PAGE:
While there is a chicken-and-egg debate about which comes first, historically there has been a strong relationship between economic conditions and the national psyche. In other words, when Main Street is in trouble, people feel troubled and vice versa. That is one reason why, for example, forecasters pay close attention to consumer sentiment. If Americans are uncertain and unsettled, they are inclined to save for a rainy day and less keen to splash out on anything other than the bare necessities.
But in many respects, this relationship has gone awry. For instance, polls clearly show that growing numbers of Americans are worried about the threat of recession, the deteriorating health of their personal finances, and the direction the country seems to be headed in. Just yesterday, in fact, a Gallup survey noted that trust in the federal government, on nearly all issues, had hit a record low. Yet many individuals continue to spend freely, despite low savings, stagnant earnings, and high levels of debt.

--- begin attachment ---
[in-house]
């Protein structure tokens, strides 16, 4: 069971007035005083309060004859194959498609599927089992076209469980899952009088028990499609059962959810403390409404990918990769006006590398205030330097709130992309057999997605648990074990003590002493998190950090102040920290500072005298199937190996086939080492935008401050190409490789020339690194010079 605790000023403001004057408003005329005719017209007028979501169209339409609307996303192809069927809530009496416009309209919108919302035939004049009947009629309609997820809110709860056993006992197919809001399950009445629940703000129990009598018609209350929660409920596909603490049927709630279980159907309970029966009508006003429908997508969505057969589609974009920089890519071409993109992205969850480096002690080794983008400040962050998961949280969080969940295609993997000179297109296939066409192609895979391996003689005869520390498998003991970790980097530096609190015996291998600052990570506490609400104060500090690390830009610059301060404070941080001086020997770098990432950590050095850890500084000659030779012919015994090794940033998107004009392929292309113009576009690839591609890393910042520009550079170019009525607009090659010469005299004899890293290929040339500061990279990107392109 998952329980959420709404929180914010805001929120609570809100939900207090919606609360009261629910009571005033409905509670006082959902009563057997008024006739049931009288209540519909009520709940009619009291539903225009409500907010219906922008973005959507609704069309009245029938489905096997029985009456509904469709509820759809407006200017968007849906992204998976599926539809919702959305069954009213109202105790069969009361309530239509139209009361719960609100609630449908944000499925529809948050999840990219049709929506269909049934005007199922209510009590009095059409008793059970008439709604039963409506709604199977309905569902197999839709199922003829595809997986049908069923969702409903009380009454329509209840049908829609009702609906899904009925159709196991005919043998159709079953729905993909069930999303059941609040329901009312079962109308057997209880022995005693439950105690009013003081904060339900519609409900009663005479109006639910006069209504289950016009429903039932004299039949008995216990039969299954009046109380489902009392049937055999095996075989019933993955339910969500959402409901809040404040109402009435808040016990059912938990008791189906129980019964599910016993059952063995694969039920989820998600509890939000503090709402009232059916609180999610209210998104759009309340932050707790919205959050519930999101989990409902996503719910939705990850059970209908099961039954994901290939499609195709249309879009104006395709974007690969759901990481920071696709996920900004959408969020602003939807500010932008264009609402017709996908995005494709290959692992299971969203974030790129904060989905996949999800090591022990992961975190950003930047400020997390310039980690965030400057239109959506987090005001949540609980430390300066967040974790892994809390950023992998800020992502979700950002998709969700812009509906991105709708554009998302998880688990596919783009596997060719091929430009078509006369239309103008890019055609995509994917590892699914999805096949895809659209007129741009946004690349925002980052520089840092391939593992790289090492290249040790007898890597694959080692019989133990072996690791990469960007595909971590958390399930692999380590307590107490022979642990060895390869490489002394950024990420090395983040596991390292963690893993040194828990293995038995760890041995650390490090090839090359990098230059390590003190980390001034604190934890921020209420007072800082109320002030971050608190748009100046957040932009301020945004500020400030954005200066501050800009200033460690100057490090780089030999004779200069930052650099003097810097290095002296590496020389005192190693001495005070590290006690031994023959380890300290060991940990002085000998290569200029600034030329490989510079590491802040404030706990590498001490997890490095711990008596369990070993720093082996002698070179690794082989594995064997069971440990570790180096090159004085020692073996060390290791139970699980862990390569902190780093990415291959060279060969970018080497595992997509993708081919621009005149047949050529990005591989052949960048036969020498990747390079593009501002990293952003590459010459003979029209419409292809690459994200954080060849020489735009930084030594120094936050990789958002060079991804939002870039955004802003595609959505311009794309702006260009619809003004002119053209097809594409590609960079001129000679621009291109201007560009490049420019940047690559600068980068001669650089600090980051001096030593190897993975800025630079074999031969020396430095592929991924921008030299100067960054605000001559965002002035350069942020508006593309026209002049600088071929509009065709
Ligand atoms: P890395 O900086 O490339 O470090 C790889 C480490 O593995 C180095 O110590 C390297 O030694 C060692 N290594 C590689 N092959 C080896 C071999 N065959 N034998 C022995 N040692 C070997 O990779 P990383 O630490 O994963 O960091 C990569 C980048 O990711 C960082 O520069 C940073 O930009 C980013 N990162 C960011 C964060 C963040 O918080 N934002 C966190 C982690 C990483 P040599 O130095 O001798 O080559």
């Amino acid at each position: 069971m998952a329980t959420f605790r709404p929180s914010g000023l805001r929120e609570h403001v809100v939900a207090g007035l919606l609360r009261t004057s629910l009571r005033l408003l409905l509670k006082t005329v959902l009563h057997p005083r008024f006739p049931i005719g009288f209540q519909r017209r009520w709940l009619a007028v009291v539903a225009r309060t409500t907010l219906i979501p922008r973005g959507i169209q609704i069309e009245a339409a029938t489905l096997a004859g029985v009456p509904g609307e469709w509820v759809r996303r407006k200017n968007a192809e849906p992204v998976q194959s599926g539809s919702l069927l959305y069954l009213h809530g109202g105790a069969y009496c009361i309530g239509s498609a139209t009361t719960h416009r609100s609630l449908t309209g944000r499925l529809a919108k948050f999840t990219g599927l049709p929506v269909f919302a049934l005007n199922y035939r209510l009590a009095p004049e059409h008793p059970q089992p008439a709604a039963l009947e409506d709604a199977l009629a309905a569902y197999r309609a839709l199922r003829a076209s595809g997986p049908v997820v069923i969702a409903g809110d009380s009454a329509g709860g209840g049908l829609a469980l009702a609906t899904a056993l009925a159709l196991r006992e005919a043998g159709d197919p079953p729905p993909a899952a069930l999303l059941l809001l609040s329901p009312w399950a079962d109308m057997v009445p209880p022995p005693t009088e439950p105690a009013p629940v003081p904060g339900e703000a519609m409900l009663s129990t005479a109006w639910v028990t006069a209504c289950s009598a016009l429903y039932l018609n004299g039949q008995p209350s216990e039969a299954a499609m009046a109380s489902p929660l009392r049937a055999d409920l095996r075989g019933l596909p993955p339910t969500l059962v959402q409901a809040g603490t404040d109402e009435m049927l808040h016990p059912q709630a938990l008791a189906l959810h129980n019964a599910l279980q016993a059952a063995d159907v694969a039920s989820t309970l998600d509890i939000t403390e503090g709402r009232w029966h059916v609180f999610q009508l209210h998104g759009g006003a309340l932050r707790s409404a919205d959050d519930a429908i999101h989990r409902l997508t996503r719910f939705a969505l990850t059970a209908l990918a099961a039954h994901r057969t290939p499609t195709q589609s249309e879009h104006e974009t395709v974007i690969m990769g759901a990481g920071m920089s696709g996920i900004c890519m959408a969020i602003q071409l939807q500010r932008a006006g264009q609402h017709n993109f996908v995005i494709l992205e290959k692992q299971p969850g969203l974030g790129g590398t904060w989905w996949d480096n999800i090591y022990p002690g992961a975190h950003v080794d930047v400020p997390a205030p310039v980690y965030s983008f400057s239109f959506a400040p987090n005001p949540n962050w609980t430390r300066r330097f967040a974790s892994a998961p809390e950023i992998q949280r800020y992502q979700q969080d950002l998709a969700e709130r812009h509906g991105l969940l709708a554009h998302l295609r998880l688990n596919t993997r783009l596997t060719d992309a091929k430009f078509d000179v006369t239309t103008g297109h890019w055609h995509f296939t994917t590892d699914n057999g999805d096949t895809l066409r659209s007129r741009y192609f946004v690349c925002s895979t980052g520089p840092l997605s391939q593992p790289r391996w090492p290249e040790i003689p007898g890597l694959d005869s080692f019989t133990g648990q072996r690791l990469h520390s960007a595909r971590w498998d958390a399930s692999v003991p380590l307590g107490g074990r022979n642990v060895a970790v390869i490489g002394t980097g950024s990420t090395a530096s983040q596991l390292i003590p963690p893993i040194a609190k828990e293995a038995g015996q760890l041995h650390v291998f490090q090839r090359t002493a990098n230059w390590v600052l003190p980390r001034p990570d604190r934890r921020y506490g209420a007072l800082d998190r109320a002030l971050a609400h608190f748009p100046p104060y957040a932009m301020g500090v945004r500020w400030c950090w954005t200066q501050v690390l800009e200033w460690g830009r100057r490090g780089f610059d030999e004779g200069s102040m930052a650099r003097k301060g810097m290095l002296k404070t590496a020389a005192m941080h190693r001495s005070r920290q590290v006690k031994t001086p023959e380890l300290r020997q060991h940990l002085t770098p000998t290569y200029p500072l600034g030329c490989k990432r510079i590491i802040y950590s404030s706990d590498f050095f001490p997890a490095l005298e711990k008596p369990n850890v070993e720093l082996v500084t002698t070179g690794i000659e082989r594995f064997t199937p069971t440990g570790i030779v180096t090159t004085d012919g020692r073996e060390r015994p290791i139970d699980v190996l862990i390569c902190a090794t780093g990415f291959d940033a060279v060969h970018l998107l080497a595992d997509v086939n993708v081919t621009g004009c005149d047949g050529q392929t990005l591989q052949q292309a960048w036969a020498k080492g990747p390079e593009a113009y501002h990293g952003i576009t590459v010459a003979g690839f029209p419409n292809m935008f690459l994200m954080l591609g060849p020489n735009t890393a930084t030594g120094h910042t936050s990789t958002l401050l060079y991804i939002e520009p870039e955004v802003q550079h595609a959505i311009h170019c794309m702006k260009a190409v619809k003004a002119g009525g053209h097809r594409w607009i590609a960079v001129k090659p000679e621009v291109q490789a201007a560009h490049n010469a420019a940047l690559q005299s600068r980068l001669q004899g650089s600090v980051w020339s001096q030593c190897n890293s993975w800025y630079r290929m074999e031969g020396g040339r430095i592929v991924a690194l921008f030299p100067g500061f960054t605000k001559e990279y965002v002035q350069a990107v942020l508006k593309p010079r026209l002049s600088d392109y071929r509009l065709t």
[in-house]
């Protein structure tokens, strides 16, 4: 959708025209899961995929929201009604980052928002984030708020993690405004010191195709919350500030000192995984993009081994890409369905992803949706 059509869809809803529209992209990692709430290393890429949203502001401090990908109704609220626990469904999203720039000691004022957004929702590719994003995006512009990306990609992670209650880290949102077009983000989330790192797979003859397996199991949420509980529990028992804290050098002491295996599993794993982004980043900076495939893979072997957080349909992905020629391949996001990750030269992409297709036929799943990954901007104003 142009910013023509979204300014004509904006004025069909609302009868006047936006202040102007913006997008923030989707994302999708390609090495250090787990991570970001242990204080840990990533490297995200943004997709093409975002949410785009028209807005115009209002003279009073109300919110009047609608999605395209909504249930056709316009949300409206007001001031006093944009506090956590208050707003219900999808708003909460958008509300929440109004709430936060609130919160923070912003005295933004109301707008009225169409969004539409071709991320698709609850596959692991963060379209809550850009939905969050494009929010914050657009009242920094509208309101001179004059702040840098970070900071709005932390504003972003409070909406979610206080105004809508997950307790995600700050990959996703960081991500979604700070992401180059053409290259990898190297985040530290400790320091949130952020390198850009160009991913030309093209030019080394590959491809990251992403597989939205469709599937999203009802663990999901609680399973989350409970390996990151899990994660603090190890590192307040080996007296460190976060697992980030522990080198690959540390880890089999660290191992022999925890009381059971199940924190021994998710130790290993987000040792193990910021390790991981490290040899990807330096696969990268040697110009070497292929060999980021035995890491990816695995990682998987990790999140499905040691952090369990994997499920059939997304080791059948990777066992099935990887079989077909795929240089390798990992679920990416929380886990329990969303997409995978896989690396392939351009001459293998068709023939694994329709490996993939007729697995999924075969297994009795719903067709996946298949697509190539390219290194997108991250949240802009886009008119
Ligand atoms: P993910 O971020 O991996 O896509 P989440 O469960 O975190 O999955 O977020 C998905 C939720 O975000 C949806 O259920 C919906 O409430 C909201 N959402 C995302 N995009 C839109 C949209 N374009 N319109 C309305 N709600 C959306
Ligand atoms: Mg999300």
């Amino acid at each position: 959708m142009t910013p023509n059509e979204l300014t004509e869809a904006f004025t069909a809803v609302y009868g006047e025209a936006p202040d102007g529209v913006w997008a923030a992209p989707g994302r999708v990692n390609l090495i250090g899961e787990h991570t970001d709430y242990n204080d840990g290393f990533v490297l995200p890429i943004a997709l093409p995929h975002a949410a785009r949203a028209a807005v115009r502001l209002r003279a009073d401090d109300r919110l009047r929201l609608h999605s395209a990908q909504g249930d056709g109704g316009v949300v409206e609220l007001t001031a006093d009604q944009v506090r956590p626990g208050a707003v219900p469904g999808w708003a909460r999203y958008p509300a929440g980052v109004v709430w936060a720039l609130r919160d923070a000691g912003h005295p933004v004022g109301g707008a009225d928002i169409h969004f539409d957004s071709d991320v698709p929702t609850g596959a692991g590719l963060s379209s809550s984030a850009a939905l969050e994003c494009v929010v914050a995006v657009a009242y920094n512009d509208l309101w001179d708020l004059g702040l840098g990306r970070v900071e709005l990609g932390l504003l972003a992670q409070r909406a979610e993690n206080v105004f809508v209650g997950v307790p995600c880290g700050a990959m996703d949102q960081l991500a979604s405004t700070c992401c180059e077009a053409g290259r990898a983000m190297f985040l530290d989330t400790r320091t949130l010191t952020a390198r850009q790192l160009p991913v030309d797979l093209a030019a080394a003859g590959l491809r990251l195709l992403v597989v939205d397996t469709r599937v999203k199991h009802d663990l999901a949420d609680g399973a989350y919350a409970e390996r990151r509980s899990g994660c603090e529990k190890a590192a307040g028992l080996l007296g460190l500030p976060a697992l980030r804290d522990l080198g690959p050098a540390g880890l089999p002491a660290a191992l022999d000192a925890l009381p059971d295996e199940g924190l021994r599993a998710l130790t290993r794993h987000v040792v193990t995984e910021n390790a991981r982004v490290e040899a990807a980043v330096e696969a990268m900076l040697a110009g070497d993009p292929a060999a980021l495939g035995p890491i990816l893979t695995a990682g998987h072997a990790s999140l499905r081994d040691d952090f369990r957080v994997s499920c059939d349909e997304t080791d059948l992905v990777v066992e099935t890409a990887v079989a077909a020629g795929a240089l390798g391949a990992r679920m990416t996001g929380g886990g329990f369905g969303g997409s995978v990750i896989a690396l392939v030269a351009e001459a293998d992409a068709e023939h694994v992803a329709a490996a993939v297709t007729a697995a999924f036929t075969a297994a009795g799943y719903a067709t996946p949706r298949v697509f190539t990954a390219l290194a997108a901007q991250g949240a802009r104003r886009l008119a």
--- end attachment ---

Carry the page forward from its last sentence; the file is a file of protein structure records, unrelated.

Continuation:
At the same time, the stock market, a traditional barometer of the national mood, is trading not far off its record levels. Oil, grains, precious metals, and other commodity markets are roaring amid rampant speculation. Bankers are still keen to do deals, expand balance sheets, and lend money at an aggressive pace despite all the recent turmoil in credit markets. As far as Wall Street is concerned, few seem worried in the least about warning signs that suggest the good times are nearing an end.
What accounts for this current anomaly, a kind of bipolar disorder? Some might argue that it's the inevitable byproduct of decades of manipulation and distortion of the money supply, interest rates, financial markets, the social contract, the legal system, societal mores, public opinion and more. Others might say it represents a fleeting lapse in the national consciousness, like a daydream in the middle of the day. Some might wonder if it reflects a collective last-gasp panic to stay afloat before the economic tide rushes out.
Whatever the reasons, the pattern of the past suggests that current circumstances won't remain as they are. Either the dour social mood will catch up with developments in the financial realm, or economic and market conditions will soon stage an abrupt and dramatic reversal to the downside. Given the serious structural imbalances that exist nowadays and such unpleasant realities as the interest compounding effect, which will turn already large piles of borrowed money into towering infernos of unpayable debts, odds are that it won't be the former.